This column will not be dedicated to Defense Minister Ehud Barak and his friends "to the right of Kadima." I'm tired of this distorted man, who even in the Israel Defense Forces sowed an ill commander's wind, whose whirlwind we will yet reap.
This column is dedicated to other ministers and MKs, who are also betraying the little trust that remains; those public emissaries who sell justice in exchange for trifles.
Don't think for a moment that they're enjoying themselves there, on their mission, as the gossips are saying. On the contrary, they're really suffering. They could be heard of late complaining about the heavy pressure being put on them. Their cry of suffering rises and falls like a siren signaling a real emergency.
Groups of brazen lobbyists are storming the Knesset, especially the members of the Knesset's finance and economics committees. Anyone prepared to serve on one of them is risking his life.
The gas partnerships, for example, have hired at least five lobbying firms, which raid the Knesset and ambush MKs: Either you oppose the Sheshinsky Committee's recommendations or your end will be bitter.
Things have reached such a point that the Finance Committee's chairman has barred lobbyists and public relations people from the panel's meetings, so not a hair on the head of a bald MK or a carefully coiffed female MK will be harmed. And the Knesset speaker is considering how innocent lambs can be guarded from hungry wolves. Not only do the Sheshinsky proceedings require special protective measures, so does every discussion revolving around banks, cell phone companies, Israel Chemicals, and so on.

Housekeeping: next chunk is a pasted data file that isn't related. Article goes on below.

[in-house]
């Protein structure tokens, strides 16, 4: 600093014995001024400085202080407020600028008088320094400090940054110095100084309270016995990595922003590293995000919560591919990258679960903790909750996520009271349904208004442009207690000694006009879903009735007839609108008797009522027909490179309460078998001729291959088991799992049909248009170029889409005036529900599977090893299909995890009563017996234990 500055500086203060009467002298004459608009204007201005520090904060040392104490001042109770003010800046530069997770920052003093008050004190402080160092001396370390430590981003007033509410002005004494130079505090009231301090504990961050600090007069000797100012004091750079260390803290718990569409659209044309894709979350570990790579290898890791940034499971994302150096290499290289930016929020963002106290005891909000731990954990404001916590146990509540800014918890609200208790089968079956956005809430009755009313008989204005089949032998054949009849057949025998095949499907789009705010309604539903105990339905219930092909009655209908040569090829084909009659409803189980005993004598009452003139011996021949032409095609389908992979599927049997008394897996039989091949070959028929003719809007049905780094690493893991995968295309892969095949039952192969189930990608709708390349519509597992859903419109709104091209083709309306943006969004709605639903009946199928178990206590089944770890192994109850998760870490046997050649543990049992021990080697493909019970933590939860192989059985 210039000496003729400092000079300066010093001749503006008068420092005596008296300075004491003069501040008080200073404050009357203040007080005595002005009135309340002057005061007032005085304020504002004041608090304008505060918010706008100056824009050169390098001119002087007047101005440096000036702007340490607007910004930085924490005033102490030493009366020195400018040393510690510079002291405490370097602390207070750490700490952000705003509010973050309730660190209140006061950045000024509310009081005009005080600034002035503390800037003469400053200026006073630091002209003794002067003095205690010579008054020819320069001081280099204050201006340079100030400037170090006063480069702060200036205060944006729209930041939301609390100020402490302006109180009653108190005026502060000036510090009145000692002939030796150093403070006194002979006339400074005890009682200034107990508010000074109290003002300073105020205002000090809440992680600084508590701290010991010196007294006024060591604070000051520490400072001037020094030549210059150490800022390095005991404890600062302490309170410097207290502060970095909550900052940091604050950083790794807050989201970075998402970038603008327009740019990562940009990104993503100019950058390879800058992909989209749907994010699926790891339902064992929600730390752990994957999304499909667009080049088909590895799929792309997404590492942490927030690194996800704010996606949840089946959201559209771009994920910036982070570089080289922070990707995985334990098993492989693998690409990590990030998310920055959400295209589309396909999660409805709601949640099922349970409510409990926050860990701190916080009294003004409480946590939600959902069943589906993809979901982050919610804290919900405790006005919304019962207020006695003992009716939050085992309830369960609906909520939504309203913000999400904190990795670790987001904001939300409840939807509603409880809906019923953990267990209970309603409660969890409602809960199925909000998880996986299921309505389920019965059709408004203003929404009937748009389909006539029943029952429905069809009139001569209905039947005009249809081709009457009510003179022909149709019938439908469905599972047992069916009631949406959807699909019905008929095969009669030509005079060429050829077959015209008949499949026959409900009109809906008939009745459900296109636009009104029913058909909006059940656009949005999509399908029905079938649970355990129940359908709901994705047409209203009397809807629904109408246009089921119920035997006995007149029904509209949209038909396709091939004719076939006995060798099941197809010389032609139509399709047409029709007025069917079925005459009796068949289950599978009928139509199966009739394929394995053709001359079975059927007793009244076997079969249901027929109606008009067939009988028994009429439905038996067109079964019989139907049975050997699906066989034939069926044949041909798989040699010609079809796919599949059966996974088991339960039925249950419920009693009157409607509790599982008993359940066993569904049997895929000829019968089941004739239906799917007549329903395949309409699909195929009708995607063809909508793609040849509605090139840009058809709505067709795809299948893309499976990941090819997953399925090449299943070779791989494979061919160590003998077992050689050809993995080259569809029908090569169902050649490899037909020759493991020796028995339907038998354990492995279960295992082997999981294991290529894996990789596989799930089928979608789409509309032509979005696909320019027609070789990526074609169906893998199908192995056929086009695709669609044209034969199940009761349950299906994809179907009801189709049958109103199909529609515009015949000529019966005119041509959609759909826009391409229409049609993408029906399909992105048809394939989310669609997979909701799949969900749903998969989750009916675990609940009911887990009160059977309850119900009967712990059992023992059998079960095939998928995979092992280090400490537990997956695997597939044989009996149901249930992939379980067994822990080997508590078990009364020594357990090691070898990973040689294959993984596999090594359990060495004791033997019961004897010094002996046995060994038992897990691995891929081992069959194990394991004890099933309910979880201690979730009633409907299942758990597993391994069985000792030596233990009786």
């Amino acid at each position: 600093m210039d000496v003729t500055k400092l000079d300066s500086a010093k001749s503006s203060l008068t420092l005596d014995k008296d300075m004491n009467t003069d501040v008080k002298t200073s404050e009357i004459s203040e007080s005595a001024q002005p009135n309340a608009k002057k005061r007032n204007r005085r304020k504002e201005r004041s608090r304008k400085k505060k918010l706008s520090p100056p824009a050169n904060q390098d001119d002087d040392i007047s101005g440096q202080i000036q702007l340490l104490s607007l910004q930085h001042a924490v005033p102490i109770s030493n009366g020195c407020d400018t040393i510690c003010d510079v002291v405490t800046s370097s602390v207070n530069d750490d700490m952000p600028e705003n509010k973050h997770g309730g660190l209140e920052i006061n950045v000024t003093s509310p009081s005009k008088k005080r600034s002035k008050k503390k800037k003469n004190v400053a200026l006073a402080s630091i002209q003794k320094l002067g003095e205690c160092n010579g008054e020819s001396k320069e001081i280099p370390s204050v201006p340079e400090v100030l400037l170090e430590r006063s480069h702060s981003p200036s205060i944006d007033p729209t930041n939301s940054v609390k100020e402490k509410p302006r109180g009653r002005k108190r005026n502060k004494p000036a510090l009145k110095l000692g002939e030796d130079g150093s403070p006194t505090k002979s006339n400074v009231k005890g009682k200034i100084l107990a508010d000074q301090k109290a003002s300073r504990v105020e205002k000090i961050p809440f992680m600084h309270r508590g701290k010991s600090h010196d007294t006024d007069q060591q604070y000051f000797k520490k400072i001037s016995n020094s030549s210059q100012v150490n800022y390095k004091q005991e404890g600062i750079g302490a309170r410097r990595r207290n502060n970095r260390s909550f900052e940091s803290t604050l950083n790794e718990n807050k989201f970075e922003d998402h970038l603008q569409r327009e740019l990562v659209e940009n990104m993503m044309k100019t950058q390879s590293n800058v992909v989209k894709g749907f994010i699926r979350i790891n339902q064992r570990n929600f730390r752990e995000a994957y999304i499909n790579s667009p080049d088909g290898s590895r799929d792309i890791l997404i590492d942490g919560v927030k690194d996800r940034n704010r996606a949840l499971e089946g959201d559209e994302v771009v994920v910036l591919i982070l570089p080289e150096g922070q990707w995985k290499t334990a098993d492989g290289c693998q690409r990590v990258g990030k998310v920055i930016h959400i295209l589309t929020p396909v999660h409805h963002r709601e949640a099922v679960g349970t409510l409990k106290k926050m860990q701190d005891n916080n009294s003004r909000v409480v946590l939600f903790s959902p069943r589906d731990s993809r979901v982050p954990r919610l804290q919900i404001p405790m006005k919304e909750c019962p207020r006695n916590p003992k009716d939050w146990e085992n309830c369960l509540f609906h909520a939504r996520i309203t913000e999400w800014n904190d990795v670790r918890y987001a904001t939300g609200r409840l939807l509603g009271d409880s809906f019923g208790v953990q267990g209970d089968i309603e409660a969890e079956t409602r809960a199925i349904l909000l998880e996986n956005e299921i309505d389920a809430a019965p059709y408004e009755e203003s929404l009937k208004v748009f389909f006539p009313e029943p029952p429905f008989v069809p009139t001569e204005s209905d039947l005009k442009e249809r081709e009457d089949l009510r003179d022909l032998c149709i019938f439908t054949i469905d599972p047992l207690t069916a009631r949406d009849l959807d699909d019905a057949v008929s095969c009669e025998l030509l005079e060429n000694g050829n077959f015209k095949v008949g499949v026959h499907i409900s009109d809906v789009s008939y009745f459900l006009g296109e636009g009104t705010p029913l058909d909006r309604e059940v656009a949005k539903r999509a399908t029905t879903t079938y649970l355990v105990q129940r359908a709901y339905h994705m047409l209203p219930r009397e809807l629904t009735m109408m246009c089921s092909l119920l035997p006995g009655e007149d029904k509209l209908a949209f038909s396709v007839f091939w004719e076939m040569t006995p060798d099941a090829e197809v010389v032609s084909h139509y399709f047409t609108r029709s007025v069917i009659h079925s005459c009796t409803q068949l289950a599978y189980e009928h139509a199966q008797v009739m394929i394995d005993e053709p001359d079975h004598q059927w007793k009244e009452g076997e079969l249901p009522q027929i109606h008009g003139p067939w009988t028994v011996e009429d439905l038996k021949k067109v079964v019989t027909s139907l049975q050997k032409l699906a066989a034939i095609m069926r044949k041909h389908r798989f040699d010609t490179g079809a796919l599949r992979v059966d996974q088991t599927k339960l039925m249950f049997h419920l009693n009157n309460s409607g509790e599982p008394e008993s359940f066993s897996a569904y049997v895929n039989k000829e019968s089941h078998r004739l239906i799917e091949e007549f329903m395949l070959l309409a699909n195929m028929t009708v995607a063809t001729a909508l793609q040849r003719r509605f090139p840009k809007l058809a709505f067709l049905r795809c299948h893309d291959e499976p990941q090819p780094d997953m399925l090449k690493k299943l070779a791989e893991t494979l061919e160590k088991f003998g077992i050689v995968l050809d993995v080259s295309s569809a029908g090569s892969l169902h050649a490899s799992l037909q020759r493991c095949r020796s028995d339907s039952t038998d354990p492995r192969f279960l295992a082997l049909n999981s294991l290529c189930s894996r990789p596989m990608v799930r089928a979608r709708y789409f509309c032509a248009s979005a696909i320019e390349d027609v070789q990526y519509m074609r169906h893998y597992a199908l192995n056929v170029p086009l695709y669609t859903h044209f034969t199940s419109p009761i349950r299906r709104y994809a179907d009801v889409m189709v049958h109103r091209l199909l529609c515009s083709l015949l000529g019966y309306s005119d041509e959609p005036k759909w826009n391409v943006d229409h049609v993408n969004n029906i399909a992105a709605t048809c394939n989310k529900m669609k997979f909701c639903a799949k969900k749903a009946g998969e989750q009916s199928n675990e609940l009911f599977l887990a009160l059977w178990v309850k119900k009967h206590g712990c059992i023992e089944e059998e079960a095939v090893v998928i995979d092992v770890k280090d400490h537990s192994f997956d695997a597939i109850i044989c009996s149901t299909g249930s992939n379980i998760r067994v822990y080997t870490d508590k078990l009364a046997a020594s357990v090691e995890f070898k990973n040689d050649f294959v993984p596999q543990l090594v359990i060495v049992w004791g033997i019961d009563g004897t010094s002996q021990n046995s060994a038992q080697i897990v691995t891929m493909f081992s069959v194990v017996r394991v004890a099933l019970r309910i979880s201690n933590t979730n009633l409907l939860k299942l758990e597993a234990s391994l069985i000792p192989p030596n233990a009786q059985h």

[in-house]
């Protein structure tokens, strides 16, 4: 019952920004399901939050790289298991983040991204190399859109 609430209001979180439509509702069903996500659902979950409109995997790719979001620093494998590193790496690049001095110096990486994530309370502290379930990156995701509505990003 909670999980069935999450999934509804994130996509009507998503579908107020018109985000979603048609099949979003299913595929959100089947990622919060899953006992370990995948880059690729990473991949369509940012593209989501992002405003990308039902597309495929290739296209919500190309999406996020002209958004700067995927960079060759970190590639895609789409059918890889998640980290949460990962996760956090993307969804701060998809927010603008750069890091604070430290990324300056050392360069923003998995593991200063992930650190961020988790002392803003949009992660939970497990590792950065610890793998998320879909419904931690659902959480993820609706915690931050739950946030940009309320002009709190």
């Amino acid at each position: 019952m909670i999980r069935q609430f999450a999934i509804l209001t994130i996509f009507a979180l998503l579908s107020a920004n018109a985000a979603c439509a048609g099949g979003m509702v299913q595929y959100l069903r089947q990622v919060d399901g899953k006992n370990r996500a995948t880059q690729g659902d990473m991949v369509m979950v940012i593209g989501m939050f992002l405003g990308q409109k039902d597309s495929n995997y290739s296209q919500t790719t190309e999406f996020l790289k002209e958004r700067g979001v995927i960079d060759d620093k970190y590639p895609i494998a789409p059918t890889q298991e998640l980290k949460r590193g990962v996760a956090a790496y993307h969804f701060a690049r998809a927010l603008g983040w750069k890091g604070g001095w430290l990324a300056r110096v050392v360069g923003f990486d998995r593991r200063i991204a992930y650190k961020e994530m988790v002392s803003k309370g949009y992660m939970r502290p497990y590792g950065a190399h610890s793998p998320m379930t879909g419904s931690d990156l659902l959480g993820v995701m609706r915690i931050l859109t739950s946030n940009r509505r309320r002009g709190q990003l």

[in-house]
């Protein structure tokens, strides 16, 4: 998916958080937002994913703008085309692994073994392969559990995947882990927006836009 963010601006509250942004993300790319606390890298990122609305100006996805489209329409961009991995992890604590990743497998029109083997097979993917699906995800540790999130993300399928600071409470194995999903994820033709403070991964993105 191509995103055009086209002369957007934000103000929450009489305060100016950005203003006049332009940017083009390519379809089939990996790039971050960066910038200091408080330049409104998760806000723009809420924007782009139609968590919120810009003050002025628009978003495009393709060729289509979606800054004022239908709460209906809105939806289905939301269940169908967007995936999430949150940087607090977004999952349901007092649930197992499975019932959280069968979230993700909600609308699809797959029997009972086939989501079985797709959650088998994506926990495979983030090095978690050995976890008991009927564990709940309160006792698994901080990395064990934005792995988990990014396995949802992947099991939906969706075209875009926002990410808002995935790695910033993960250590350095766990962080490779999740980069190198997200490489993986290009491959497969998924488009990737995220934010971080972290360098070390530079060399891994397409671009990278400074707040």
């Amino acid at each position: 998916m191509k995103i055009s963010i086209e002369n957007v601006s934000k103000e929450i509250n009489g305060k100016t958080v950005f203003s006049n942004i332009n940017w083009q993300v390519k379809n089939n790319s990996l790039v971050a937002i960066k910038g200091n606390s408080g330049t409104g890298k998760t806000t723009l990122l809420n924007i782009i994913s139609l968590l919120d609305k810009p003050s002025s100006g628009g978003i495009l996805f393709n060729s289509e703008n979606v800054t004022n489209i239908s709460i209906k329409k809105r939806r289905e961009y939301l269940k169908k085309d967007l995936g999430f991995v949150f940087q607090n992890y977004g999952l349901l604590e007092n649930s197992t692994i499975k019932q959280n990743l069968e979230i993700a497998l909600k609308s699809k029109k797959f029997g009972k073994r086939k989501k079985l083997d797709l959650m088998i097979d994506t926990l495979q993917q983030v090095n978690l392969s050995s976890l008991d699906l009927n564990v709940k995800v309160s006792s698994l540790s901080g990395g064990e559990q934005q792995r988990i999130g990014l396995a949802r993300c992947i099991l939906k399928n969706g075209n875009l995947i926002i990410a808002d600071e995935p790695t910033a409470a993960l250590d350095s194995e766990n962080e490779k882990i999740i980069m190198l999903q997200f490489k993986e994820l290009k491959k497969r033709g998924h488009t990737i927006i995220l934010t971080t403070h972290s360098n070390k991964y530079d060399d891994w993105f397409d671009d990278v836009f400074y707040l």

There are tycoons who are not satisfied with emissaries sent to persuade. Yitzhak Tshuva and his greedy friends have discovered that personal presence and direct contact are more convincing. They look straight at the sovereign, and the sovereign lowers his eyes. There is a reward for their activity, and a large one.
I was a lad when I entered the Knesset, I was old when I left, and I still don't know what that horrifying pressure is, what a "Knesset under attack" is and how to explain the victimized pose of persecuted elected officials. I worked in that place for 33 years and I don't remember suffering from pressure sores.
A veteran MK recently described at a press conference in Eilat what awaits them: "At the moment, very heavy pressure is being applied on the gas issue," he said. "Suddenly I've encountered people who call and say that next time it will be harder for you to be elected, that it's not good for your future."
And he concluded with an emotional call to support him and his colleagues before they fall: "If the media don't balance things, we won't be able to handle this by ourselves." Maybe now, when Prime Minister Benjamin Netanyahu has decided to adopt Sheshinsky's watered-down conclusions in full, they will be able to depend on someone higher up and climb down from their high horse.
We will offer two pieces of advice to the person who is afraid, advice that I gave myself when I was in their place. First, don't agree to meet with lobbyists, whose voice is that of their masters, and whose every word is carved in granite. Let the master himself come, explain his requests, and assume direct and personal responsibility for proper disclosure, full transparency, the reliability and meaning of the words. Second, if you hear even a vague note of scare tactics, remove him from the room immediately.
It's important to understand: Only in a place where people give in to pressure are there people who apply pressure. And those who give in to pressure are being extorted, because if not, there really is no reason to feel pressured: Maybe someone has by chance received a forbidden donation-reward? And maybe someone is casting his bread upon the waters?
And a question to myself as well: Should I be insulted that no tycoon has set foot on my threshold? Have they not treated me seriously and shown contempt for me? Apparently. And there's another possibility: In my case, the hint of a threat and the shadow of scare tactics would end up at the police station.
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